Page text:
Unlike most professions, architects are fairly accustomed to standing up in front of a group of people and publicly speaking … but that doesn’t mean they like it (or even worse) – that they are any good at doing it. The concern going through almost everyone’s head before they get up in front of a group is that they will look stupid, sound stupid, or generally come across as someone who shouldn’t be talking about whatever it is they are talking about. If that’s you, the good news is that you are not alone.
I consider myself many things, most of which I should be medicated and seeing a licensed therapist about, but public speaking isn’t something that I struggle with. There are a few tips and techniques I have picked up along the way that have made the process a lot easier for me and I thought I would share them with you today. Regardless of the number of people you need to address, knowing just a few things can virtually guarantee that you will look like you should be there.
- Try and be comfortable in your own body. If you aren’t a suit a tie person, don’t pick presentation day to change.
- Movement is important. Too often a prop (like a lectern) is available and the impulse to stand behind it and lock your hands down with a Klingon death grip on the sides. Resist!! At the very least, stand to the side a bit so that you can take advantage of our natural impulse to gesticulate with our hands.
- Identify to yourself the objective of your presentation – what’s your big idea. Figuring this out can help guide you when trying to determine if you are on the right track.
- Tell a story. This is really important because if you want people to listen (and that’s sort of the point) give them something to connect with. This might be difficult for some people but since I am already prone to hyperbole, I try to make this a strength. Telling a story personalizes the information and connects people to your big idea … at least that’s the intention.
Know Your Topic
- Sincerity is key when presenting, the more you know about your topic, the more believable you will be to your audience. This can be achieved by actually knowing everything there is to know but that’s a little unlikely for most people. The next best thing is to speak with conviction … you must know enough to be sincere.
- Keep your presentation focused on the areas that you are most comfortable speaking. This simply means that instead of trying to learn all 100 things about “x”, learn 10 things exceedingly well about “x” and stick to those items.
How to Present
- Which method is the best? From worst to best, I’d go with Manuscript, Memorization, Outline (PowerPoint), Extemporaneous, and then Improvisation. Nobody wants to sit in on a presentation where someone is simply reading their lines, at least I know I don’t. When you know your material so well that you can see a word and know what information you are supposed to cover, that sort of spontaneity makes for the best presentations because they have the most energy.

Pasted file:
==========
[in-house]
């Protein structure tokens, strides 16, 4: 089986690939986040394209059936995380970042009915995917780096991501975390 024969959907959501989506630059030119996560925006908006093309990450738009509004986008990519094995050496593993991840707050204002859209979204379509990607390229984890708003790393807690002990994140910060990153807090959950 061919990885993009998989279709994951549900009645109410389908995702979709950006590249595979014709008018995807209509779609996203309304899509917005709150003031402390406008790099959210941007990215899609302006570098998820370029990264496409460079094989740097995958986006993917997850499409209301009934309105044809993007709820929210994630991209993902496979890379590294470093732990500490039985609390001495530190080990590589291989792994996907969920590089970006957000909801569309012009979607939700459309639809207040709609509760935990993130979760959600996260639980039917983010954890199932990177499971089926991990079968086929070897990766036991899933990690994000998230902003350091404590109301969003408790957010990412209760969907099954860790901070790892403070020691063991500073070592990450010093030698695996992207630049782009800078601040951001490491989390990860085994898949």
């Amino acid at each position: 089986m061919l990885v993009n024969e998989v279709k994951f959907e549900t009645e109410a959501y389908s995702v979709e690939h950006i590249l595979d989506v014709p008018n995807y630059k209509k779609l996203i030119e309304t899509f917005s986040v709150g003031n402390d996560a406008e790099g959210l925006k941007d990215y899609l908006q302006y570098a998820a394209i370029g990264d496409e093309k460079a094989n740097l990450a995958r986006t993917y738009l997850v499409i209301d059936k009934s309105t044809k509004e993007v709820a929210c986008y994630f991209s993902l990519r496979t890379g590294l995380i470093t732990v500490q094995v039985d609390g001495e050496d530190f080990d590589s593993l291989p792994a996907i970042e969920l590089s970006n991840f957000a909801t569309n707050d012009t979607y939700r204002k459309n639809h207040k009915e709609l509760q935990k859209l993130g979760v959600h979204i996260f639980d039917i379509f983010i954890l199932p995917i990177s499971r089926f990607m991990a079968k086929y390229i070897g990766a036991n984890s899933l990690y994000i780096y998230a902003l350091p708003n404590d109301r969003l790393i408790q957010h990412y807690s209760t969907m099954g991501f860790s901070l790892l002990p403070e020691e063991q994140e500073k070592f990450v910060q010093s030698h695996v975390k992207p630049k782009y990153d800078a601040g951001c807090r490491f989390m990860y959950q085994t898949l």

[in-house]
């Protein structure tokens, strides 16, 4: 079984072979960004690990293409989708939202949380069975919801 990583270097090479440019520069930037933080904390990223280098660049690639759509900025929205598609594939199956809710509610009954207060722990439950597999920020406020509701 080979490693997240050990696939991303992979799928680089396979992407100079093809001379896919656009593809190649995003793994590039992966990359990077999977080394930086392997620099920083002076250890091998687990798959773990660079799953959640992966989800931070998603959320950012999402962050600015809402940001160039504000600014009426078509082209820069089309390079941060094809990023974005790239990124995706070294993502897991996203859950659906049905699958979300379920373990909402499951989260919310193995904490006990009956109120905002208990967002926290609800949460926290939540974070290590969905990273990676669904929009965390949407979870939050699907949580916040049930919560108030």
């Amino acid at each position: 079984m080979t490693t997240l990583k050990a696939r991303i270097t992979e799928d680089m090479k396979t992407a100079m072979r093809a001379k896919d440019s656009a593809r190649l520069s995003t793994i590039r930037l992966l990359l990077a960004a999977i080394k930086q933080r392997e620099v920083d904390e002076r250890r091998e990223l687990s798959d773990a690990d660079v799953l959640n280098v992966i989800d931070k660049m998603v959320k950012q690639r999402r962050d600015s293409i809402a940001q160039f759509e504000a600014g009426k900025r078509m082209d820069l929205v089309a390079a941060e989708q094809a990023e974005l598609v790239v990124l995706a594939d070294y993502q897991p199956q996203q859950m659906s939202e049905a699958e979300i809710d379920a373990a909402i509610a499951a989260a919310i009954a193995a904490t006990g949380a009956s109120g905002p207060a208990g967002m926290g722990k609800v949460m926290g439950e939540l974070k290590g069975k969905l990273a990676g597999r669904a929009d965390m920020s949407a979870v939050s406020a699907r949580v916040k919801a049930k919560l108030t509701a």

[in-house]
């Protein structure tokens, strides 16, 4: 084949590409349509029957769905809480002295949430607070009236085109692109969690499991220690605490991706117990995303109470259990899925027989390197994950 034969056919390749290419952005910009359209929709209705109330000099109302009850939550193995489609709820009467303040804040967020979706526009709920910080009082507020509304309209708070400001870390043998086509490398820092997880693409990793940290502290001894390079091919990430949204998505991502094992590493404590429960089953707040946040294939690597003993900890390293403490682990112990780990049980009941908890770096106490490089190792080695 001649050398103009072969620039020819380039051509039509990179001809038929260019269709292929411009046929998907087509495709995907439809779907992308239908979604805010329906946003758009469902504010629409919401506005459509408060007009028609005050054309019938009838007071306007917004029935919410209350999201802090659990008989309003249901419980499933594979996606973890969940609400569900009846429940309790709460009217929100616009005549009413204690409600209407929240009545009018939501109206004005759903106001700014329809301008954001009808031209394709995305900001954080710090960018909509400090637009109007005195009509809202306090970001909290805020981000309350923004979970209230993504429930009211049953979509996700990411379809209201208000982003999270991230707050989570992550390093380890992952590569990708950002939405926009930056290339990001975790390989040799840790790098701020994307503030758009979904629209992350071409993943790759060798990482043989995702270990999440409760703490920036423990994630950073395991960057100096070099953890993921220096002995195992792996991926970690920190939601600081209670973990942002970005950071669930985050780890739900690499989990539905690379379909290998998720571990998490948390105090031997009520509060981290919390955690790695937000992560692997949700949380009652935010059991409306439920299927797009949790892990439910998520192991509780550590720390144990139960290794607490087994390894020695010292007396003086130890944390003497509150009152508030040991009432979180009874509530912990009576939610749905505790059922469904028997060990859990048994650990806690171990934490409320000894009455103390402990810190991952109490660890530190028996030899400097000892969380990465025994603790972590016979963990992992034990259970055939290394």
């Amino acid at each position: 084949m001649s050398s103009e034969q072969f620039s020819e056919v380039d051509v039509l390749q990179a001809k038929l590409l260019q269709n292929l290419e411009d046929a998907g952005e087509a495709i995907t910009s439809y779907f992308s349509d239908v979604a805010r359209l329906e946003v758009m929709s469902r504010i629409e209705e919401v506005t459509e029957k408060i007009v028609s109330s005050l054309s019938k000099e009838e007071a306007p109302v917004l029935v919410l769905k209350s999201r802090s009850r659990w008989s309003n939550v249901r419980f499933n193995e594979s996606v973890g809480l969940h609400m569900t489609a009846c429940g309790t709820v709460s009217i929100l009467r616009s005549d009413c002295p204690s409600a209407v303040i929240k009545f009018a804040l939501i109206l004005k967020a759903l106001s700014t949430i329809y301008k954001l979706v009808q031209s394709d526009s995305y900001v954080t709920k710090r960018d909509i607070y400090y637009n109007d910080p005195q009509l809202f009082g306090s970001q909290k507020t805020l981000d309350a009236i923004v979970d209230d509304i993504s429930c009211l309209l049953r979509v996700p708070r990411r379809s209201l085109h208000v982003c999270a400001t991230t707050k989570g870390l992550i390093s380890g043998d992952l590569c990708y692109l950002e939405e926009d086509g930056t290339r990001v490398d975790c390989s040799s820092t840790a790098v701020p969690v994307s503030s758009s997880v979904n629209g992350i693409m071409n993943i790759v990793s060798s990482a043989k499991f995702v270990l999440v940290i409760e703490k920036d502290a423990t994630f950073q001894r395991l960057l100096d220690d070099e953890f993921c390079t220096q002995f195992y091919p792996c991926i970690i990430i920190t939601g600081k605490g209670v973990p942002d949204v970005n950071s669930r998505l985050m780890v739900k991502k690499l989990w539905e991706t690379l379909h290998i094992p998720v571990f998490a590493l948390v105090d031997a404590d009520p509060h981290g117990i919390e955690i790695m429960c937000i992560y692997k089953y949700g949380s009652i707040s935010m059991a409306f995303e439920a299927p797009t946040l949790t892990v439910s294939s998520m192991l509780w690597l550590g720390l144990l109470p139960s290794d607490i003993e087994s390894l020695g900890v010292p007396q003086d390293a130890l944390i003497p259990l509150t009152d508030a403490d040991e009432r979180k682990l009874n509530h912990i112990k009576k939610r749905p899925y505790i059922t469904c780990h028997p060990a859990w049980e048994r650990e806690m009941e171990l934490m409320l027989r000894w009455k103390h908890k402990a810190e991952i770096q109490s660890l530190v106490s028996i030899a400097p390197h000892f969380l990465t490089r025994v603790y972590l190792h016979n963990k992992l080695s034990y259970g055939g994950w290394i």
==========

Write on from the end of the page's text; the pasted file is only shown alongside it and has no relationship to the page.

- Choosing a presentation format is really a function of audience size – but try to make it as interactive as possible. I normally try to ask some sort of question in the very beginning that everyone can answer. It should be a question that you can tie into your topic – before I presented at the Texas Society of Architects Convention on the Purpose of Social Media for Architects, I asked, “How many people have ever been to my site before?”. Afterward, I realized I should have asked people something far less specific like “How many people use the internet during business hours?”. Getting people to engage, even at the smallest level, really makes a difference.
- Make yourself heard – but don’t yell. Project your voice towards the back row unless you are in a huge room and you have to use a mic.
- Find the light … and then stand in that light. Pay just a little attention to how the space is lit and make sure that you are standing in the light. If people can’t see you, they can’t hear you. It really is that simple.
So despite all these straightforward tips and techniques, most people only follow a few. My biggest fear when speaking in front of a group of people falls in line with what everyone fears – sounding like an idiot (looking like an idiot I have little control over). I have come to accept that my obvious shortcomings are simply aspects of my personality and those traits don’t always find a receptive audience. I don’t want to change who I am or how I act because it wouldn’t be me and my sincerity would be lost. My personality actually trends towards public speaking pretty well because I like to tell stories and subsequently use those stories to get my point across. This manner of presenting is far more entertaining than reading facts and figures verbatim from a PowerPoint slide presentation. I do have one glaring problem or issue that I struggle with – talking too much and knowing when to get off the stage. That’s why I’ve saved these pointers for last:
Adios Muchachos (goodbye my friends)
- If you have 20 minutes allocated for your presentation, plan to fill 15 minutes. That extra 5 minutes will sometimes (unfortunately) get filled with ah’s and uhm’s, but since you should be working without a script, you will embellish parts and add some flourish along the way. It always happens.
- Nobody ever cares if you run short but everybody hates when you run long. Don’t. Run. Long. If it looks like that’s what’s going to happen, instead of speeding up and running through the presentation material like a jacked up Ewok, skip ahead in your material and reset so that you can maintain the conversational tone to your speaking.
There are many different resources available out there that can provide you with some additional tips and techniques – these are just the ones that I try to follow.